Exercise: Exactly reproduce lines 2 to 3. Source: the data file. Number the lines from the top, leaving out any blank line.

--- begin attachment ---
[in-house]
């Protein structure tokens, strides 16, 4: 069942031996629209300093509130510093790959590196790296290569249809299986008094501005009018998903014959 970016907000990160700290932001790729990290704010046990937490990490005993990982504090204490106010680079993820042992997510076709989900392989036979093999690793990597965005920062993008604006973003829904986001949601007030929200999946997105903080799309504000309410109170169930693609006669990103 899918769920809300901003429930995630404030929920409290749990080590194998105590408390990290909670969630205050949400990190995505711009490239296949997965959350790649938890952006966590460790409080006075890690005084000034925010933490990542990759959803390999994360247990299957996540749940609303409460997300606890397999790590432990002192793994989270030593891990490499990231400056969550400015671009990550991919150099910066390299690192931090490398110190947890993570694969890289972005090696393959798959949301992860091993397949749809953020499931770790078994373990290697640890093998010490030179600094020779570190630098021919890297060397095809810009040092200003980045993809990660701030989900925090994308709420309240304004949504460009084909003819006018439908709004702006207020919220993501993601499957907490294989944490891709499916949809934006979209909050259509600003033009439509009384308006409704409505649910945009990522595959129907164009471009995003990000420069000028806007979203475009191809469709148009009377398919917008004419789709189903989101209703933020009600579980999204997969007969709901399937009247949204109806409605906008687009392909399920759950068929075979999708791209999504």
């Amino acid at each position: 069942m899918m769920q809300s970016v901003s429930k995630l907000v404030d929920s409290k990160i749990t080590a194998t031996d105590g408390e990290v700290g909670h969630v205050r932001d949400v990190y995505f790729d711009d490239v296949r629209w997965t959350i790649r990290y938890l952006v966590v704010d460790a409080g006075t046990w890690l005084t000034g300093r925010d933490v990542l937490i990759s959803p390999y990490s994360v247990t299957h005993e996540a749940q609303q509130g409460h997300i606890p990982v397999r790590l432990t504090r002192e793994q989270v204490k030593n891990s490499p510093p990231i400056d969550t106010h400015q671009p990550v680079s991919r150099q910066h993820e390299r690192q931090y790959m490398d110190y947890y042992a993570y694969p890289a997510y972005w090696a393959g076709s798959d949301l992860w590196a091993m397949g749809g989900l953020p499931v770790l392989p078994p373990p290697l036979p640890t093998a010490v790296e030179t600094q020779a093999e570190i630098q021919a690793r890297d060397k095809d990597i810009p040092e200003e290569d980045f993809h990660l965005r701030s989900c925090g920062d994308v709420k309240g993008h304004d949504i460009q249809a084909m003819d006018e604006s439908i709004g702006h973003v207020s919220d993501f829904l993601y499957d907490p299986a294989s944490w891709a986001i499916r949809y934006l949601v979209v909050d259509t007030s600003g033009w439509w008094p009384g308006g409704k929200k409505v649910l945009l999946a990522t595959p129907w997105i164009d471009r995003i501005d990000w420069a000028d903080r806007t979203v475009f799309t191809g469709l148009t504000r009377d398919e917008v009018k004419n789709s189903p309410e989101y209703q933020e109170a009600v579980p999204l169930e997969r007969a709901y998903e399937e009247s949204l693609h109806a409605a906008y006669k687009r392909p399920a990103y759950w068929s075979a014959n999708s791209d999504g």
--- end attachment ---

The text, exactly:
């Protein structure tokens, strides 16, 4: 069942031996629209300093509130510093790959590196790296290569249809299986008094501005009018998903014959 970016907000990160700290932001790729990290704010046990937490990490005993990982504090204490106010680079993820042992997510076709989900392989036979093999690793990597965005920062993008604006973003829904986001949601007030929200999946997105903080799309504000309410109170169930693609006669990103 899918769920809300901003429930995630404030929920409290749990080590194998105590408390990290909670969630205050949400990190995505711009490239296949997965959350790649938890952006966590460790409080006075890690005084000034925010933490990542990759959803390999994360247990299957996540749940609303409460997300606890397999790590432990002192793994989270030593891990490499990231400056969550400015671009990550991919150099910066390299690192931090490398110190947890993570694969890289972005090696393959798959949301992860091993397949749809953020499931770790078994373990290697640890093998010490030179600094020779570190630098021919890297060397095809810009040092200003980045993809990660701030989900925090994308709420309240304004949504460009084909003819006018439908709004702006207020919220993501993601499957907490294989944490891709499916949809934006979209909050259509600003033009439509009384308006409704409505649910945009990522595959129907164009471009995003990000420069000028806007979203475009191809469709148009009377398919917008004419789709189903989101209703933020009600579980999204997969007969709901399937009247949204109806409605906008687009392909399920759950068929075979999708791209999504």
């Amino acid at each position: 069942m899918m769920q809300s970016v901003s429930k995630l907000v404030d929920s409290k990160i749990t080590a194998t031996d105590g408390e990290v700290g909670h969630v205050r932001d949400v990190y995505f790729d711009d490239v296949r629209w997965t959350i790649r990290y938890l952006v966590v704010d460790a409080g006075t046990w890690l005084t000034g300093r925010d933490v990542l937490i990759s959803p390999y990490s994360v247990t299957h005993e996540a749940q609303q509130g409460h997300i606890p990982v397999r790590l432990t504090r002192e793994q989270v204490k030593n891990s490499p510093p990231i400056d969550t106010h400015q671009p990550v680079s991919r150099q910066h993820e390299r690192q931090y790959m490398d110190y947890y042992a993570y694969p890289a997510y972005w090696a393959g076709s798959d949301l992860w590196a091993m397949g749809g989900l953020p499931v770790l392989p078994p373990p290697l036979p640890t093998a010490v790296e030179t600094q020779a093999e570190i630098q021919a690793r890297d060397k095809d990597i810009p040092e200003e290569d980045f993809h990660l965005r701030s989900c925090g920062d994308v709420k309240g993008h304004d949504i460009q249809a084909m003819d006018e604006s439908i709004g702006h973003v207020s919220d993501f829904l993601y499957d907490p299986a294989s944490w891709a986001i499916r949809y934006l949601v979209v909050d259509t007030s600003g033009w439509w008094p009384g308006g409704k929200k409505v649910l945009l999946a990522t595959p129907w997105i164009d471009r995003i501005d990000w420069a000028d903080r806007t979203v475009f799309t191809g469709l148009t504000r009377d398919e917008v009018k004419n789709s189903p309410e989101y209703q933020e109170a009600v579980p999204l169930e997969r007969a709901y998903e399937e009247s949204l693609h109806a409605a906008y006669k687009r392909p399920a990103y759950w068929s075979a014959n999708s791209d999504g």